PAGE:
As all of us Fairfield University students are aware, our school is known for it’s rather small size. This fact played a major part in my decision to attend Fairfield because of my history of attending small schools throughout all of my education. My graduating eighth grade class was only 13 students, and my graduating high school class was only 89 students. Due to my experiences in smaller schools, I felt that attending a smaller college would be best for me. Fairfield is a small university, but there is a ton of major growth happening which is all part of the “on the rise” motto that Fairfield U is working to represent. This growth is being seen specifically among the size of our student body. According to news@fairfield, this past admissions season was a busy one with over 12,300 applications to review which is the most Fairfield University has ever seen. Of this pool, about 1,160 students were admitted to Fairfield University and are projected to join us on campus in the fall. This is the largest class that has ever been admitted in the history of the university. Some may see this growth as a negative thing because of the changes that it will bring to the school, but I choose to see it as a very positive thing. Many of us are probably wishing that things could stay the same on our campus because that’s what we are comfortable with, and I can absolutely agree that I don’t want too much change to come of this growth too quickly. However, we should be proud of our school for taking that next step in helping the university develop and become a better place for all of us.
Although I am supportive and happy for the school for wanting to expand and grow, I do hope that the changes do not become so drastic that Fairfield U no longer feels like Fairfield U anymore to the current and past students, faculty and staff. Being a smaller school is one of the university’s greatest marketing points to prospective students, and I bet it peaks the interest of prospective professors and other staff members who may want to join in the Fairfield community as well. It is known for having smaller class sizes with great student to professor ratios, as well as a campus where everything is a comfortable walking distance away from everything else. I would honestly be very disappointed if Fairfield grew so much that it became like a state school (no offense to state schools). I enjoy walking through campus and seeing friendly faces everywhere I go; I enjoy when my professors are able to call on me by name in class; I enjoy not having to take a shuttle bus from an academic building back to my dorm after class because it’s too far to walk. There are so many benefits to being at a smaller school, and I’m sure many of you can agree, so I really don’t want too much expansion to happen.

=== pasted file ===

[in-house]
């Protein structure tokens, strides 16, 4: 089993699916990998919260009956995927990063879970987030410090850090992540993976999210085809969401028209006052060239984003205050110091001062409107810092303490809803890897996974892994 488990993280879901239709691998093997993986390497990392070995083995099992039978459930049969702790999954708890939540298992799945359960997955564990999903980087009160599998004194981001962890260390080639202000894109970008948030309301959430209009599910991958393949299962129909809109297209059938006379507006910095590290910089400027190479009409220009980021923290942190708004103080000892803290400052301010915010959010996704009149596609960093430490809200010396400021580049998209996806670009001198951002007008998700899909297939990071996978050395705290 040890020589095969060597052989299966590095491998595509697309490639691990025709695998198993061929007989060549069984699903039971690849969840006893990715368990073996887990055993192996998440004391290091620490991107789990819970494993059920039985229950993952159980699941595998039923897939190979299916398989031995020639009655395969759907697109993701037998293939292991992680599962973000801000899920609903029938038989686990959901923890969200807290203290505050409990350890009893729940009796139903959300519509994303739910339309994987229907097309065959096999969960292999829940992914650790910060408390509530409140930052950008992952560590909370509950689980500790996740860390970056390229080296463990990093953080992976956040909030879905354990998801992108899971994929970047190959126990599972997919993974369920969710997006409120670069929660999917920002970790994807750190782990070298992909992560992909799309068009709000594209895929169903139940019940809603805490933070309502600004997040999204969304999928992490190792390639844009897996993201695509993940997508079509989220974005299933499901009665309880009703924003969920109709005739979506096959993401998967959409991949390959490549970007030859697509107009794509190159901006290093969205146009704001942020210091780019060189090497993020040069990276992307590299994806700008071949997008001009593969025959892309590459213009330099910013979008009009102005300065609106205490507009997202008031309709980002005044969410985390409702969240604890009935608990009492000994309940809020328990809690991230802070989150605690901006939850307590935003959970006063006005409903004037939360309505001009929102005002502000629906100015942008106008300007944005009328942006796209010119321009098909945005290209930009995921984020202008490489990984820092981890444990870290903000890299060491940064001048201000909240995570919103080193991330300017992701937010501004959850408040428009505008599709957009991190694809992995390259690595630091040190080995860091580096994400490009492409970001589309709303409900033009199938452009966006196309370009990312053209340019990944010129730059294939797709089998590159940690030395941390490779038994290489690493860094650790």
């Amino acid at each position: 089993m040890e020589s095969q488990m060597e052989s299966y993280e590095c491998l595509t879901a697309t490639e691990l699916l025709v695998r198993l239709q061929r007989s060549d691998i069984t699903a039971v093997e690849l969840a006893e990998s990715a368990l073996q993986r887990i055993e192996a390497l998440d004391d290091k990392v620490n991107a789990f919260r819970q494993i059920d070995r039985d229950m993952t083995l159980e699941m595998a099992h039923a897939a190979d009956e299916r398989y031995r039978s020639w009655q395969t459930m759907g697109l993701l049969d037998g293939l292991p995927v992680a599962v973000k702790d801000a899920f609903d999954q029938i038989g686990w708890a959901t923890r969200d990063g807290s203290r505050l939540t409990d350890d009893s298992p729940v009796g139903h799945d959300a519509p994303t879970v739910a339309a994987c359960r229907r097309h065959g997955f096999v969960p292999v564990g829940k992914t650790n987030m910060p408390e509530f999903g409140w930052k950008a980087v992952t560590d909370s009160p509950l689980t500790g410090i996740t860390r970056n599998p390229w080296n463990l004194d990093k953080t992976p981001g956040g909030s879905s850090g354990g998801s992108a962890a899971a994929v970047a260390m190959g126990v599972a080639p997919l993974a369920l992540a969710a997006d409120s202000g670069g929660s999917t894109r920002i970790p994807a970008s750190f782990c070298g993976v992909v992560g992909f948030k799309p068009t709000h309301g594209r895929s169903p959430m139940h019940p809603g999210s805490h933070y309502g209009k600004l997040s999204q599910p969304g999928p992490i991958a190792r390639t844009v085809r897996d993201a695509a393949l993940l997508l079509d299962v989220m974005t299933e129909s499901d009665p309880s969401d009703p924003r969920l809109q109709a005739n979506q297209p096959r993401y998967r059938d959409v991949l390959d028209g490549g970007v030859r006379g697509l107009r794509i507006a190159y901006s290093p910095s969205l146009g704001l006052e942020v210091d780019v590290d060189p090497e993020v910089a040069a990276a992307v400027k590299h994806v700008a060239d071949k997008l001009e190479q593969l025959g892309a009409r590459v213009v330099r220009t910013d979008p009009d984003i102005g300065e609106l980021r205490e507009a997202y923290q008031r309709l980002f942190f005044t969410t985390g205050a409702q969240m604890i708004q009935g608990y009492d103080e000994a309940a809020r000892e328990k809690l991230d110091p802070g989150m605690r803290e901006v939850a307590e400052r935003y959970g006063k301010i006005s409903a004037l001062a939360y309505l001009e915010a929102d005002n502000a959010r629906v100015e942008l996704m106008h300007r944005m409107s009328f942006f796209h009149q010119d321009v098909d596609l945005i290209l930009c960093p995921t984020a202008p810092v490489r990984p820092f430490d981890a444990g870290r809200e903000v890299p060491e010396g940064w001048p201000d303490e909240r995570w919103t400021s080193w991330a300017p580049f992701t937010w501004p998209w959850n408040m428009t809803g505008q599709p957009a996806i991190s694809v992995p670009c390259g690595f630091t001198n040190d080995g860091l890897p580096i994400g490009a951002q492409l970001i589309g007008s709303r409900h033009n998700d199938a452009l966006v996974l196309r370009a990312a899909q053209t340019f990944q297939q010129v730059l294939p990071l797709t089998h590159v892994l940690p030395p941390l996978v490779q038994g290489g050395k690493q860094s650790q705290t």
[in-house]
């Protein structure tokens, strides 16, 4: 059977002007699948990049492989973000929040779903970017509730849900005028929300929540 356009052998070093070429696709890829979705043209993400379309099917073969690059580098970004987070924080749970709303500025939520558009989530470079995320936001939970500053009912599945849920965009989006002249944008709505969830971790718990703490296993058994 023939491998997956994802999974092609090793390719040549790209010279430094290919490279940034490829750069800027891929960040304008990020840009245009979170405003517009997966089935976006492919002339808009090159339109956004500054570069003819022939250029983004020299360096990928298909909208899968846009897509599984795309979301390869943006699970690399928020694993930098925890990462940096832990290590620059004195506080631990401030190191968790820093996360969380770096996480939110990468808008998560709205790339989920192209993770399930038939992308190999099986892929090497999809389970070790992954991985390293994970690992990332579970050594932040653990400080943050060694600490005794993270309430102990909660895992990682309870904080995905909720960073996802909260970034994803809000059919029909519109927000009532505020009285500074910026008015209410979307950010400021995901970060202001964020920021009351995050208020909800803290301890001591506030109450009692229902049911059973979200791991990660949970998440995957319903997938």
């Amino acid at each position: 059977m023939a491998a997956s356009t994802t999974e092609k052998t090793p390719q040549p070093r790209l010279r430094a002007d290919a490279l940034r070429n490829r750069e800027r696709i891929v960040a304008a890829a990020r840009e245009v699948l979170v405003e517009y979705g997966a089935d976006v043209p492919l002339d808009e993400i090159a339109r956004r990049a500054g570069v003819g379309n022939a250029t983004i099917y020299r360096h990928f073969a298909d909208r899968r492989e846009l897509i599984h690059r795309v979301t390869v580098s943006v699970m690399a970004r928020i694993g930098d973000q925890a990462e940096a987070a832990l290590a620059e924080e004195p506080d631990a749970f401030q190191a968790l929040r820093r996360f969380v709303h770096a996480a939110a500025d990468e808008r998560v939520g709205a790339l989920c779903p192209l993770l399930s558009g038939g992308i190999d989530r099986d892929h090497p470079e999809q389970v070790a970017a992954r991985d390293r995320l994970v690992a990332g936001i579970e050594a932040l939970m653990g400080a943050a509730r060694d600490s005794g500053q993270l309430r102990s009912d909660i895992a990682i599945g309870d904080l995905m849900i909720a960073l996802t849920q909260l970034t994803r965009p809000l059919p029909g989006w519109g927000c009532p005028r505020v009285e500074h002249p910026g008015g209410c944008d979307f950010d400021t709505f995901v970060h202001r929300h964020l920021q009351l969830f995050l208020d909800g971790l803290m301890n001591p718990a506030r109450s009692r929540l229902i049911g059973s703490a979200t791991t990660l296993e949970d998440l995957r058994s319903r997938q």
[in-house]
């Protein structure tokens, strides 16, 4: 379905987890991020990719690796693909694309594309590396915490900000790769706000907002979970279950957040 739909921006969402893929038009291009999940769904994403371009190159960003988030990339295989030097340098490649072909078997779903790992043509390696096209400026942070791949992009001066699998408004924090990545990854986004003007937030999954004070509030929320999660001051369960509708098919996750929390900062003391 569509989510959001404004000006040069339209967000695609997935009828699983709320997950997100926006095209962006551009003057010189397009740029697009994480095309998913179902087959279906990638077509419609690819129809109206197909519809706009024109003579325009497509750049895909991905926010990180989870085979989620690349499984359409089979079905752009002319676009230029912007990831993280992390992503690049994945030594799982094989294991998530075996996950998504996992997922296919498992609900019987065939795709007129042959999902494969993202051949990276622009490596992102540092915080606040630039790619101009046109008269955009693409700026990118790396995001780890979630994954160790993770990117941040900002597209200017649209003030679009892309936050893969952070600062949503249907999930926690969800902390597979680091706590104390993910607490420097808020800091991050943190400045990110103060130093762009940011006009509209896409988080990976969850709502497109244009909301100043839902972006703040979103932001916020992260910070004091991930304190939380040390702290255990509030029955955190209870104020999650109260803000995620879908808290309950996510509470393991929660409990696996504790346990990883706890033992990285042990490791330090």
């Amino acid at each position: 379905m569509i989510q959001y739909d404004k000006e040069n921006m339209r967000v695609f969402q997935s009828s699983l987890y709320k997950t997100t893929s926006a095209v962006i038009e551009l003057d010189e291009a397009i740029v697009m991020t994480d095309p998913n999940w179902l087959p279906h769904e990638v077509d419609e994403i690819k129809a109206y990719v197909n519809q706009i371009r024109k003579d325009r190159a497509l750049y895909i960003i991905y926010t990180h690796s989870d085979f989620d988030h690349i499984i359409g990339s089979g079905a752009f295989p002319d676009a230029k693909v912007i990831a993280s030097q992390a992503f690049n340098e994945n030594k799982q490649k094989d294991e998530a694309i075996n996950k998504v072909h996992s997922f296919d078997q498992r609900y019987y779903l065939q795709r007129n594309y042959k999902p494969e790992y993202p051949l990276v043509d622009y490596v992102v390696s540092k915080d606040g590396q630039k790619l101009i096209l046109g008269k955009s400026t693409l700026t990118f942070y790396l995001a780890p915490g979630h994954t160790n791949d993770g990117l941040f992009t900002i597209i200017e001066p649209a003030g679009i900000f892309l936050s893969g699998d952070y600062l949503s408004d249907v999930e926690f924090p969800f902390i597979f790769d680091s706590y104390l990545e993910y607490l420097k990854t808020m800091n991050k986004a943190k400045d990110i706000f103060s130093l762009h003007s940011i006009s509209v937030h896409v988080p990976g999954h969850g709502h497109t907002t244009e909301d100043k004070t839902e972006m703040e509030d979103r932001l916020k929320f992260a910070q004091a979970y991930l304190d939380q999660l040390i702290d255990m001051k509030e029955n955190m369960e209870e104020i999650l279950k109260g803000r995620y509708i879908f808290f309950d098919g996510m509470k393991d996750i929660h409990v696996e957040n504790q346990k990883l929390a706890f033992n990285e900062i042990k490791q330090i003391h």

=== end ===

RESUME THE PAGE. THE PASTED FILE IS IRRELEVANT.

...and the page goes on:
The growth at Fairfield U is not only in the student body but also in the physical campus itself. Have you seen all of the construction recently? In just the past two years that I have been at Fairfield, so many changes have been made to the campus. There’s the Daniel and Grace Tully Dining Commons, the new sophomore dorm of Langguth, the parking garage, renovations to Campion, new townhouses, a new business school, a new nursing school, renovations to Canisius Hall and projected renovations to Donnarumma Hall and the library. I’m definitely forgetting some things, but that’s just an idea of how different campus has become from when I was first touring the school. All of these changes are all a part of Fairfield being “on the rise.” It can be quite startling to see how the place we call home for four years can change so quickly, and it can be nerve wracking to see how these changes will impact our time here at Fairfield. I think it is completely normal for us current students to want to keep things pretty close to the way things are.
With me being a rising junior, I still have a decent amount of time left here to see how some of these changes pan out, but I’m sure that even more changes will be made that I won’t be here to experience. For the sake of the current Fairfield community and future members, I hope that the university chooses to stick with being on the smaller scale. That’s what makes Fairfield University special. As great as growth and change can be, there is a limit to how much can be done before the original idea is completely unrecognizable. Just like people can lose track of who they are, a place can also lose track of what it is supposed to be, and I would be deeply saddened to see Fairfield lose track of itself. With the constantly changing campus and the growth of the student body, Fairfield is absolutely “on the rise” and I am really excited to see what the future holds for the university, and I can only hope that the spirit of Fairfield remains the same.
Shout-out to the incoming class of 2023, welcome to the herd! Stags up!